Specialist

A pediatrician was sued for prescribing medication without seeing the patient

“Dr. Gustave Kreh is doctor at Pediatric Associates of Savannah. He’s treated kids like Gabrielle for almost 30 years. He used to think nothing of calling in a prescription for something minor, but not any more.

‘It has to be a case-by-case basis, but we will be very hesitant to call in a prescription without seeing a …

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A cardiologist implanted a pacemaker he bought on eBay

“Advanced Cardiac Specialists, a statewide physicians practice with offices in the East Valley, bought two pacemakers on eBay for $411, according to Sacramento, Calif., police and medical board records. The devices are worth about $6,000 each.”

A patient in the UK with crippling back pain has to wait 68 weeks to see a specialist

“What happens if he says I need a back operation and I have to go on the waiting list for that?”

Physicians’ use of e-mail and instant messaging is starting to grow as reimbursement for these services continue to improve

Sure, there are plenty of challenges ahead for internet-based consultations, but as a more computer-literate generation of physicians enter the workforce, sites like the Ask a Specialist program at Harvard Pilgrim Health Care and Med Help International (both of which I am affiliated with) will become more common.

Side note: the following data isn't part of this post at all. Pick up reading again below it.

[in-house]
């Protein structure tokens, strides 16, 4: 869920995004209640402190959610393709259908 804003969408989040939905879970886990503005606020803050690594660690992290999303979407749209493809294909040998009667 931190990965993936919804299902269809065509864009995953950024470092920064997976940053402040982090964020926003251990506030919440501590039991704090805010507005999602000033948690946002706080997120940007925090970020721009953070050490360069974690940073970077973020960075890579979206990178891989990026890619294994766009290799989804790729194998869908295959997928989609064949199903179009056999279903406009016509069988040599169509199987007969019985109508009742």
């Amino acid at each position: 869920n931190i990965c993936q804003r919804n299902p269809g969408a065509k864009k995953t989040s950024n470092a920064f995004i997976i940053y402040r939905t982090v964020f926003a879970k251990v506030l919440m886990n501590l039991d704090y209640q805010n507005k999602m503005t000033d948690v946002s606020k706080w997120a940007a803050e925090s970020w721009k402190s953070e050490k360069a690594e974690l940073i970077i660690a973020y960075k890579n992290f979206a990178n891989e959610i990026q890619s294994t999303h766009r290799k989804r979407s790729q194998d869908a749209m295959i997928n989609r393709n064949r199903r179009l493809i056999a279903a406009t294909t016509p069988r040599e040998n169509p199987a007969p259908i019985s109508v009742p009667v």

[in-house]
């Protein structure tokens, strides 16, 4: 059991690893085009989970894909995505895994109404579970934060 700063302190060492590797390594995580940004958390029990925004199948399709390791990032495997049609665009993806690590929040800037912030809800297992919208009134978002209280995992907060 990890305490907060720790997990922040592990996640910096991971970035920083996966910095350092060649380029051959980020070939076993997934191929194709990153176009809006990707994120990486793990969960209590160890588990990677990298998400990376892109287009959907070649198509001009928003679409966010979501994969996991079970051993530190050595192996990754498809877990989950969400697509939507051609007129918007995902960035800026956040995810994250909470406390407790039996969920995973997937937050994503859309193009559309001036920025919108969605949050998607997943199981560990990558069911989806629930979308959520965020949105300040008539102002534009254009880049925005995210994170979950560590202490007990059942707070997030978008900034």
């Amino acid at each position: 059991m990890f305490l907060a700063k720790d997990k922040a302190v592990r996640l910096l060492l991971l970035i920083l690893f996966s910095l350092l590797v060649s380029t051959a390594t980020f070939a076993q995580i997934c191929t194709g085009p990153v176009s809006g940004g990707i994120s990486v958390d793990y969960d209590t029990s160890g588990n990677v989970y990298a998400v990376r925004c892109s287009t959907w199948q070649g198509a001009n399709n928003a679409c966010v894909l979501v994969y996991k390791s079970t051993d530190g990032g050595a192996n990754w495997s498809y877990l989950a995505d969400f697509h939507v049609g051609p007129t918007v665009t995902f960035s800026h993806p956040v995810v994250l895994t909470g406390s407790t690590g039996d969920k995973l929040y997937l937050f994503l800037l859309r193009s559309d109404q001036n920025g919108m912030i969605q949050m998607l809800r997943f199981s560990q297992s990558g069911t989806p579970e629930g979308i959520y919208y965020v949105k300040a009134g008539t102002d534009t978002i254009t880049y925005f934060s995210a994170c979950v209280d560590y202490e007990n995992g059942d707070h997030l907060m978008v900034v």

Blog Plugging

My alter-ego, The Cheerful Oncologist, has written a little post on the first and most important responsibility of the cancer specialist. To find out what this is, point your mouse here.

After you read it, feel free to commit floccinaucinihilipilification.

Not guilty – the case against Patricia Duletsky comes to an end

This was discussed a few weeks ago. An interesting observation:

Brown argued that by agreeing to treat Martens, Duletsky was held to the same standard of care as an obstetrician or an infectious disease doctor.

Meanwhile, the defense concentrated on showing that as a family practice physician, Duletsky acted as she is trained. She called …

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Don’t stress Alzheimer’s patient, or yourself, on a holiday visit

Good holiday advice from a geriatric medicine specialist.

For paramedics, doctors and nurses, Christmas sees miracles, tragedies and quiet

“All too often, tragedy strikes on Christmas, local emergency workers said. And the searing memories linger not only for grieving families, but also for medical personnel.

‘It’s your job to fix things and help people,’ said Rich Lynn, a paramedic for Pittsburgh EMS. ‘When you can’t, it creates a whole different aura for that holiday.’

Most people …

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Add an E to ABCD for Spotting Melanoma

“The ABCD memory-aid used to recognize early-stage melanoma should be expanded to include the letter E for “Evolving,” researchers recommend.

This would emphasize that changes often occur in melanomas during the course of the disease, according to a report in the Journal of the American Medical Association.

The ABCD acronym — standing for Asymmetry, Border irregularity, Color variegation, and Diameter …

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DEA Withdraws Its Support Of Guidelines on Painkillers